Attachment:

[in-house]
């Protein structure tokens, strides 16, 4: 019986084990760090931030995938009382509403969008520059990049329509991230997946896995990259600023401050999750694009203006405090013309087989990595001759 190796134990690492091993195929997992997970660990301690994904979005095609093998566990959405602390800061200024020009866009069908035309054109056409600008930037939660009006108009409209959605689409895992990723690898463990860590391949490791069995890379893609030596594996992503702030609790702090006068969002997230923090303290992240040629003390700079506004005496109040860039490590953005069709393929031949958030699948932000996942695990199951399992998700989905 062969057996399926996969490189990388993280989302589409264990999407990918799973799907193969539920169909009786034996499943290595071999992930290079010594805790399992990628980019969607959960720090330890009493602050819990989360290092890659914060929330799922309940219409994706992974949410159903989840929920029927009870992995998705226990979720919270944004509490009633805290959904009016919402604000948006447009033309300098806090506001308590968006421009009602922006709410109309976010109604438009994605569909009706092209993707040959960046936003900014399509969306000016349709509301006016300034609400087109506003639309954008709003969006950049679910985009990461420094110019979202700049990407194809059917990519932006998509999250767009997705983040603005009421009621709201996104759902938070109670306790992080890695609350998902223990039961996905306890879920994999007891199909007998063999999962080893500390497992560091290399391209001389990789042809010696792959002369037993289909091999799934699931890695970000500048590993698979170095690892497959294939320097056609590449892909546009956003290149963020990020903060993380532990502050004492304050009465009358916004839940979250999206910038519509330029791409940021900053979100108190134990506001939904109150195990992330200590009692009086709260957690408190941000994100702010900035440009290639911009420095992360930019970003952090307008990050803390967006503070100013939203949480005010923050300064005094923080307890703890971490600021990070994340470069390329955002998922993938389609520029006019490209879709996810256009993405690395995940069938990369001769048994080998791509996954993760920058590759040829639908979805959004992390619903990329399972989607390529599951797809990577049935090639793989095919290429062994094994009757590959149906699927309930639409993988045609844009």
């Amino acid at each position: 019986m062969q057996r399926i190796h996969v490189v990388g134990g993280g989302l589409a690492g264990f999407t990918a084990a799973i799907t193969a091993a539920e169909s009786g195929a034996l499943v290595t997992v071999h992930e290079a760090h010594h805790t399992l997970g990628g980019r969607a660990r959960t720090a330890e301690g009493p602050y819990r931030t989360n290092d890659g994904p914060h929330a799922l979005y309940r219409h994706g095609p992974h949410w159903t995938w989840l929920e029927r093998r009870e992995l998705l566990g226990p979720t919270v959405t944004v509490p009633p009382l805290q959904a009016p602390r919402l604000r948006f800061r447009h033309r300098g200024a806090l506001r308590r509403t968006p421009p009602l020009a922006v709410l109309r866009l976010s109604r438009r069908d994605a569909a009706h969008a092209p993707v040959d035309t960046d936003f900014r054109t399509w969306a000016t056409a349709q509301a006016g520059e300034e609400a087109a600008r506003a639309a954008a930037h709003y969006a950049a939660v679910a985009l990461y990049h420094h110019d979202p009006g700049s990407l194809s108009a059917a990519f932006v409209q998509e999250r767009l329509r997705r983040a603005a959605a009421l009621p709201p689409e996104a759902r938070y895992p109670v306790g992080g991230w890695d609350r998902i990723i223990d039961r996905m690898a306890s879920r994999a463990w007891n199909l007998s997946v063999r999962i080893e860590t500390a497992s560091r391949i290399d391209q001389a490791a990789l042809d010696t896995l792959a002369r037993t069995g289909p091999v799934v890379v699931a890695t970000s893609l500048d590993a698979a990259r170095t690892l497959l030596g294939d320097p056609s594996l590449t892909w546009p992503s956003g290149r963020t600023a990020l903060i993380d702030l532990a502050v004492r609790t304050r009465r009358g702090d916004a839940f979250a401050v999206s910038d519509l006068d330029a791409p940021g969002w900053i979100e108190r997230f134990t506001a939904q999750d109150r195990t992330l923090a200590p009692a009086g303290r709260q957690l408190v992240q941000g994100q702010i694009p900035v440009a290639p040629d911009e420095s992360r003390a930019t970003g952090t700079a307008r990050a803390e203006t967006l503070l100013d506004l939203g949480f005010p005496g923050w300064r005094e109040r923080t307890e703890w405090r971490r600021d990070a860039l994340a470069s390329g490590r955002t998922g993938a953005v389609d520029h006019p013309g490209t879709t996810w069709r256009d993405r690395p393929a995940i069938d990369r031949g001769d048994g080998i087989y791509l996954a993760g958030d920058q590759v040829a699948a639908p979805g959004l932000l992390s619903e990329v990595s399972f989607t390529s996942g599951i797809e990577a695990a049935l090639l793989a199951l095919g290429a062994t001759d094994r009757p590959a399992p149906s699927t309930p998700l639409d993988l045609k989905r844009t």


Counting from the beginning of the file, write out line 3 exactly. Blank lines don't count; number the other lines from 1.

């Amino acid at each position: 019986m062969q057996r399926i190796h996969v490189v990388g134990g993280g989302l589409a690492g264990f999407t990918a084990a799973i799907t193969a091993a539920e169909s009786g195929a034996l499943v290595t997992v071999h992930e290079a760090h010594h805790t399992l997970g990628g980019r969607a660990r959960t720090a330890e301690g009493p602050y819990r931030t989360n290092d890659g994904p914060h929330a799922l979005y309940r219409h994706g095609p992974h949410w159903t995938w989840l929920e029927r093998r009870e992995l998705l566990g226990p979720t919270v959405t944004v509490p009633p009382l805290q959904a009016p602390r919402l604000r948006f800061r447009h033309r300098g200024a806090l506001r308590r509403t968006p421009p009602l020009a922006v709410l109309r866009l976010s109604r438009r069908d994605a569909a009706h969008a092209p993707v040959d035309t960046d936003f900014r054109t399509w969306a000016t056409a349709q509301a006016g520059e300034e609400a087109a600008r506003a639309a954008a930037h709003y969006a950049a939660v679910a985009l990461y990049h420094h110019d979202p009006g700049s990407l194809s108009a059917a990519f932006v409209q998509e999250r767009l329509r997705r983040a603005a959605a009421l009621p709201p689409e996104a759902r938070y895992p109670v306790g992080g991230w890695d609350r998902i990723i223990d039961r996905m690898a306890s879920r994999a463990w007891n199909l007998s997946v063999r999962i080893e860590t500390a497992s560091r391949i290399d391209q001389a490791a990789l042809d010696t896995l792959a002369r037993t069995g289909p091999v799934v890379v699931a890695t970000s893609l500048d590993a698979a990259r170095t690892l497959l030596g294939d320097p056609s594996l590449t892909w546009p992503s956003g290149r963020t600023a990020l903060i993380d702030l532990a502050v004492r609790t304050r009465r009358g702090d916004a839940f979250a401050v999206s910038d519509l006068d330029a791409p940021g969002w900053i979100e108190r997230f134990t506001a939904q999750d109150r195990t992330l923090a200590p009692a009086g303290r709260q957690l408190v992240q941000g994100q702010i694009p900035v440009a290639p040629d911009e420095s992360r003390a930019t970003g952090t700079a307008r990050a803390e203006t967006l503070l100013d506004l939203g949480f005010p005496g923050w300064r005094e109040r923080t307890e703890w405090r971490r600021d990070a860039l994340a470069s390329g490590r955002t998922g993938a953005v389609d520029h006019p013309g490209t879709t996810w069709r256009d993405r690395p393929a995940i069938d990369r031949g001769d048994g080998i087989y791509l996954a993760g958030d920058q590759v040829a699948a639908p979805g959004l932000l992390s619903e990329v990595s399972f989607t390529s996942g599951i797809e990577a695990a049935l090639l793989a199951l095919g290429a062994t001759d094994r009757p590959a399992p149906s699927t309930p998700l639409d993988l045609k989905r844009t």